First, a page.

Diversity is key

Most Romanians travelling to Germany, approximately 44 percent, are holiday-makers. Germany’s tourist offer is very diverse, with attractions ranging from city visits and events, such as concerts and exhibitions, to nature getaways. According to Sallai, this makes Germany a very attractive destination for Romanian tourists, who treasure diversity. Moreover, their holidays are highly customized. Out of those who choose to vacation in the country, more than half opt for touring holidays, which allow them to explore more destinations. The other 15 percent head to Germany for city breaks or to attend particular events, such as concerts and festivals, while only 13 percent choose to spend their holiday in the country’s traditional tourist regions.

©Deutsche Zentrale für Tourismus e.V. (Saskia Wehler, Photography Wehler, Saskia)

Business travel has room for growth

Business travelers represent 29 percent of the total number of Romanians who visit Germany. Most of them, 82 percent, went for traditional business trips, while the remainder took business trips for promotional purposes, mostly to attend exhibitions and trade fairs. According to Sallai, the constant increase in the number of companies that have invested in Romania plays a major role in the increase in travelers to Germany.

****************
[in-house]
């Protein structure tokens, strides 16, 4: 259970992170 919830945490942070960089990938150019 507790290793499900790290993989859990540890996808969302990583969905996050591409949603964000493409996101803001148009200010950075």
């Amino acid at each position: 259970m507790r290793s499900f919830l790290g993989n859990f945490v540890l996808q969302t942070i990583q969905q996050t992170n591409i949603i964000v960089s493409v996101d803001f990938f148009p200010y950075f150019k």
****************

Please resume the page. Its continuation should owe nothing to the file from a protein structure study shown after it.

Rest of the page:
Figures released for the first half of 2017 reflect a further intensification of the trading and economic activity between Romania and Germany, cementing the latter’s position as the country’s main economic partner. In the first half of 2017, exports to Germany increased year-on-year by 18.2 percent to EUR 7.2 billion, while imports went up by 7.9 percent year-on-year, to EUR 7.3 billion, according to data released by Romania’s national statistics body. Overall, this represents 23.1 percent of Romania’s total exports and 19.9 percent of imports, respectively.

 

Frankfurt/Main: Museum Embankment Festival ©Tourismus+Congress GmbH Frankfurt am Main

Currently, around 7,500 companies with German capital are active in Romania. Here, they “make a decisive contribution to gross value added, but also increase competitiveness through the transfer of know-how as some of the most important employers,” Sebastian Metz, general manager of AHK Romania, told Business Review.

According to Metz, the Romanian regions that profit the most from German investment are, besides the capital Bucharest, the western and central parts of the country. Home to numerous German manufacturing companies, especially in the automotive sector, as well as those active in trade and services, cities such as Timisoara and Cluj are enjoying a rising profile. Their well-developed infrastructure, friendly business environments, high standards of living and the presence of several major universities make them stand out and attract foreign investments.